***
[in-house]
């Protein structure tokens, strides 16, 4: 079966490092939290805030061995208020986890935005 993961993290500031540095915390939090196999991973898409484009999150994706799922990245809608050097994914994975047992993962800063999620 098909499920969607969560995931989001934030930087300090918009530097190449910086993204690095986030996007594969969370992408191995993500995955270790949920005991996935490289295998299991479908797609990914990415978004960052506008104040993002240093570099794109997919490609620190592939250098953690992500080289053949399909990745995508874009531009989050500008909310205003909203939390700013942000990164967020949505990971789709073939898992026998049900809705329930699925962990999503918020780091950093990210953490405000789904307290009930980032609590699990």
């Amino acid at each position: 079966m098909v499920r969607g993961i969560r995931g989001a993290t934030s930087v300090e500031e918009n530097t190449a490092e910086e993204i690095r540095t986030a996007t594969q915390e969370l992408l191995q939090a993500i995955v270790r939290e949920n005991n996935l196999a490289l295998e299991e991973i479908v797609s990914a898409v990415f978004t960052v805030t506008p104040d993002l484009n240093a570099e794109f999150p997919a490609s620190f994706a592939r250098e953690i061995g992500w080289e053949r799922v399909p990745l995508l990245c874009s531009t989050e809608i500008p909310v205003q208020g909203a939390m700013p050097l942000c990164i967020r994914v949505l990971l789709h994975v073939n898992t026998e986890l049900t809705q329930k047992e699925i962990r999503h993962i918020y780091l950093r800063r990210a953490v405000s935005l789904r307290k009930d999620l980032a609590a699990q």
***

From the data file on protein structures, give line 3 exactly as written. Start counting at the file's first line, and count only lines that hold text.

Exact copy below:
């Amino acid at each position: 079966m098909v499920r969607g993961i969560r995931g989001a993290t934030s930087v300090e500031e918009n530097t190449a490092e910086e993204i690095r540095t986030a996007t594969q915390e969370l992408l191995q939090a993500i995955v270790r939290e949920n005991n996935l196999a490289l295998e299991e991973i479908v797609s990914a898409v990415f978004t960052v805030t506008p104040d993002l484009n240093a570099e794109f999150p997919a490609s620190f994706a592939r250098e953690i061995g992500w080289e053949r799922v399909p990745l995508l990245c874009s531009t989050e809608i500008p909310v205003q208020g909203a939390m700013p050097l942000c990164i967020r994914v949505l990971l789709h994975v073939n898992t026998e986890l049900t809705q329930k047992e699925i962990r999503h993962i918020y780091l950093r800063r990210a953490v405000s935005l789904r307290k009930d999620l980032a609590a699990q």